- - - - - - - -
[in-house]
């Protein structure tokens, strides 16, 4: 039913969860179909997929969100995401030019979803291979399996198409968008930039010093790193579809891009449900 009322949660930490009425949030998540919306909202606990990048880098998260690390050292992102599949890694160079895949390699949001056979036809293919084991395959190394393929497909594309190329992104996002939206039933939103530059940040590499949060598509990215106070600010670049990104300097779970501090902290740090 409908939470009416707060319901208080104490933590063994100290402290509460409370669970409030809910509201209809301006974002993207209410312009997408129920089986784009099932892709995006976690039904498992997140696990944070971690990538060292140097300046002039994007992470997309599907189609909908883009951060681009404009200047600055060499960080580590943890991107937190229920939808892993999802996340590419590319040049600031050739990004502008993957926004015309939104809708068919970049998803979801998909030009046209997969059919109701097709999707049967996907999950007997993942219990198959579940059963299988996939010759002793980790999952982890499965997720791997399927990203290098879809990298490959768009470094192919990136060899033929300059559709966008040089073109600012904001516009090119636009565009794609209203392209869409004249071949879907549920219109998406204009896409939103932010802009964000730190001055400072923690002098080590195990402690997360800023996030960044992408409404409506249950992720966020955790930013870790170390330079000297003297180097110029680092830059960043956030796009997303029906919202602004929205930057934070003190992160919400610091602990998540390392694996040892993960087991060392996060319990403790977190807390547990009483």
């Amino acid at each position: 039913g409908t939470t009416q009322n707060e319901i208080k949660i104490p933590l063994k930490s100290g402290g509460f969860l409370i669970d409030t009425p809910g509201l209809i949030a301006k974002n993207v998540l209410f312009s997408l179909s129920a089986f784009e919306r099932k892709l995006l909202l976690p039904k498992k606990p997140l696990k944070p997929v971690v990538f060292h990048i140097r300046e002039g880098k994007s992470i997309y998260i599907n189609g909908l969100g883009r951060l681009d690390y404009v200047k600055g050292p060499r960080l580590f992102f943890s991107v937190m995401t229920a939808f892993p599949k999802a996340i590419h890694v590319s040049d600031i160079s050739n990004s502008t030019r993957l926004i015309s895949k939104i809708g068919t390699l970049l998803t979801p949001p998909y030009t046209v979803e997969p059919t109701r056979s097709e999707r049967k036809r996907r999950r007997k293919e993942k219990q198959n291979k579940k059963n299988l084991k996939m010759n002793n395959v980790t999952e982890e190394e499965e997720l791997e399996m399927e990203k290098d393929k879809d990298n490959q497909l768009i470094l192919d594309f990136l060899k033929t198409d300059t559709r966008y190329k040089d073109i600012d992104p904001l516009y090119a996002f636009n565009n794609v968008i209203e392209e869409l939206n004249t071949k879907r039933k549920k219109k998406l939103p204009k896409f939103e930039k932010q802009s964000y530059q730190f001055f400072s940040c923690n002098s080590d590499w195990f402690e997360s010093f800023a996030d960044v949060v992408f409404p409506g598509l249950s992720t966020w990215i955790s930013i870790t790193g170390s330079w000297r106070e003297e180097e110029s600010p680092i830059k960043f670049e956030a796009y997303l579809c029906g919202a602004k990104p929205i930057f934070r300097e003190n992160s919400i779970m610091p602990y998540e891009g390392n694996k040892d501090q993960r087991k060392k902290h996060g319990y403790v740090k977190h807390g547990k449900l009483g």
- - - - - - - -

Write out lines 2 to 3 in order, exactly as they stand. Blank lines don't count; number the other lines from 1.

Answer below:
């Protein structure tokens, strides 16, 4: 039913969860179909997929969100995401030019979803291979399996198409968008930039010093790193579809891009449900 009322949660930490009425949030998540919306909202606990990048880098998260690390050292992102599949890694160079895949390699949001056979036809293919084991395959190394393929497909594309190329992104996002939206039933939103530059940040590499949060598509990215106070600010670049990104300097779970501090902290740090 409908939470009416707060319901208080104490933590063994100290402290509460409370669970409030809910509201209809301006974002993207209410312009997408129920089986784009099932892709995006976690039904498992997140696990944070971690990538060292140097300046002039994007992470997309599907189609909908883009951060681009404009200047600055060499960080580590943890991107937190229920939808892993999802996340590419590319040049600031050739990004502008993957926004015309939104809708068919970049998803979801998909030009046209997969059919109701097709999707049967996907999950007997993942219990198959579940059963299988996939010759002793980790999952982890499965997720791997399927990203290098879809990298490959768009470094192919990136060899033929300059559709966008040089073109600012904001516009090119636009565009794609209203392209869409004249071949879907549920219109998406204009896409939103932010802009964000730190001055400072923690002098080590195990402690997360800023996030960044992408409404409506249950992720966020955790930013870790170390330079000297003297180097110029680092830059960043956030796009997303029906919202602004929205930057934070003190992160919400610091602990998540390392694996040892993960087991060392996060319990403790977190807390547990009483």
């Amino acid at each position: 039913g409908t939470t009416q009322n707060e319901i208080k949660i104490p933590l063994k930490s100290g402290g509460f969860l409370i669970d409030t009425p809910g509201l209809i949030a301006k974002n993207v998540l209410f312009s997408l179909s129920a089986f784009e919306r099932k892709l995006l909202l976690p039904k498992k606990p997140l696990k944070p997929v971690v990538f060292h990048i140097r300046e002039g880098k994007s992470i997309y998260i599907n189609g909908l969100g883009r951060l681009d690390y404009v200047k600055g050292p060499r960080l580590f992102f943890s991107v937190m995401t229920a939808f892993p599949k999802a996340i590419h890694v590319s040049d600031i160079s050739n990004s502008t030019r993957l926004i015309s895949k939104i809708g068919t390699l970049l998803t979801p949001p998909y030009t046209v979803e997969p059919t109701r056979s097709e999707r049967k036809r996907r999950r007997k293919e993942k219990q198959n291979k579940k059963n299988l084991k996939m010759n002793n395959v980790t999952e982890e190394e499965e997720l791997e399996m399927e990203k290098d393929k879809d990298n490959q497909l768009i470094l192919d594309f990136l060899k033929t198409d300059t559709r966008y190329k040089d073109i600012d992104p904001l516009y090119a996002f636009n565009n794609v968008i209203e392209e869409l939206n004249t071949k879907r039933k549920k219109k998406l939103p204009k896409f939103e930039k932010q802009s964000y530059q730190f001055f400072s940040c923690n002098s080590d590499w195990f402690e997360s010093f800023a996030d960044v949060v992408f409404p409506g598509l249950s992720t966020w990215i955790s930013i870790t790193g170390s330079w000297r106070e003297e180097e110029s600010p680092i830059k960043f670049e956030a796009y997303l579809c029906g919202a602004k990104p929205i930057f934070r300097e003190n992160s919400i779970m610091p602990y998540e891009g390392n694996k040892d501090q993960r087991k060392k902290h996060g319990y403790v740090k977190h807390g547990k449900l009483g």